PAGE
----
The missile gap

December 09, 2007

If there's anything that's less needed than the alternative minimum tax, it's the missile defense program - and if the federal government stopped wasting money on it, the loss from dropping the AMT could be cut by nearly a fifth.

The Bush administration has been adamant about installing a missile shield in Eastern Europe, even though the plan mightily annoys the understandably suspicious Russians. The argument has been that the U.S. must have the means to shoot down missiles heading west from Iran. But the only way an Iranian missile could inflict really serious damage would be if it had a nuclear warhead - and the whole world has just learned that the U.S. government officially believes Iran has shut down its nuclear weapons program.

The White House says the missile shield has to go ahead anyway. Maybe Mr. Bush thinks poking a thumb in Russia's eye is a good idea. Doesn't anyone in Congress have better sense than that?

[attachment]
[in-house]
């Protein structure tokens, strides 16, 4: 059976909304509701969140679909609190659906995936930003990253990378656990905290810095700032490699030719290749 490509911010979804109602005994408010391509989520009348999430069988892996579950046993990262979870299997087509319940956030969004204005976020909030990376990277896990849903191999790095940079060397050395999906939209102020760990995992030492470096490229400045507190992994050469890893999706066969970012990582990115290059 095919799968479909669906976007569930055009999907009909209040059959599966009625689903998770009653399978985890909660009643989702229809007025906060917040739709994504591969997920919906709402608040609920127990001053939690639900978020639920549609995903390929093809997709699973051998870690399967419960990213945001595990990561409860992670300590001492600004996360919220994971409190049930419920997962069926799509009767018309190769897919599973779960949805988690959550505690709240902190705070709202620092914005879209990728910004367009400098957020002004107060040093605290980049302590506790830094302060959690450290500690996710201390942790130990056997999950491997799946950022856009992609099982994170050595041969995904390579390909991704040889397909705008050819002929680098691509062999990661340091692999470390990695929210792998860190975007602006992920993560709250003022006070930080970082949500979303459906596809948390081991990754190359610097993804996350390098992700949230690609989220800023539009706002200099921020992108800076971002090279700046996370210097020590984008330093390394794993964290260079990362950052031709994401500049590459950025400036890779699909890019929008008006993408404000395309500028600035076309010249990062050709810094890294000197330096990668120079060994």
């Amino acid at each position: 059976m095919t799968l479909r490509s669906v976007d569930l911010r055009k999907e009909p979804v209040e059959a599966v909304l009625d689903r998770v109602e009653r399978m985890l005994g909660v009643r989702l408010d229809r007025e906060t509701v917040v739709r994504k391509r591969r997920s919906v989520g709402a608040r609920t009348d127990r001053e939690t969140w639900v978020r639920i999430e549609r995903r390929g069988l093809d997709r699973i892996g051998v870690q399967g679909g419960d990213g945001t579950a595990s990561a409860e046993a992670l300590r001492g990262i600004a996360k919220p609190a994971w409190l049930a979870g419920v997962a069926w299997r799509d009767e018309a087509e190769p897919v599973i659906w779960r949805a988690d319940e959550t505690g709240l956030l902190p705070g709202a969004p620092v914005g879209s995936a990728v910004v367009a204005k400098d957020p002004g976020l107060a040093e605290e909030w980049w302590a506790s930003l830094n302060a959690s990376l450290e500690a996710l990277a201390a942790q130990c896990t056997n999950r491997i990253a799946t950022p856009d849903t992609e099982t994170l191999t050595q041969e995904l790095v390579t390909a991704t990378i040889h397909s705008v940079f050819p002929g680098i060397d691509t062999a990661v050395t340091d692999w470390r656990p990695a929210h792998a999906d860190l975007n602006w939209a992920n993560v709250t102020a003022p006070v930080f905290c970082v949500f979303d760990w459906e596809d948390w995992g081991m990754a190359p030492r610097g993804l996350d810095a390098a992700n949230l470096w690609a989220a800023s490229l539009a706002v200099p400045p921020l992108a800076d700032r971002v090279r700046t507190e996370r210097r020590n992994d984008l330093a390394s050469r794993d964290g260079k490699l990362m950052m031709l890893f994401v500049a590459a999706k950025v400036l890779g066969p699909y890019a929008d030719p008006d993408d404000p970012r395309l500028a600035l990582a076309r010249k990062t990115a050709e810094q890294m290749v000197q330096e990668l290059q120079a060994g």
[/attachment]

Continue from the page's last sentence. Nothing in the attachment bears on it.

On the other side of the world, the American missile defense program is aimed at North Korea. But relations with North Korea are thawing faster than yesterday's snowman. The Yongbyon reactor has been shut down, and in a few months the U.S. will have a very good idea as to whether North Korea is genuinely disabling all its nuclear facilities, under a schedule agreed to this year.

Of course, neither the North Korean nor the Iranian government has suddenly become warm and cuddly, but given the very real prospects of a genuine turn in U.S. policy toward both, what's the point in continuing to lavish billions on the missile shield?

Why not hold off - to see what happens and to give the technology a chance to catch up to the ideal? The fact is, the U.S. is pouring $9 billion this year into a program that started 20 years ago and that in addition to being a bad idea from a political standpoint has also managed to achieve an extraordinarily modest level of success operationally. Killing it off wouldn't cover the entire AMT gap - but it would be a great start.

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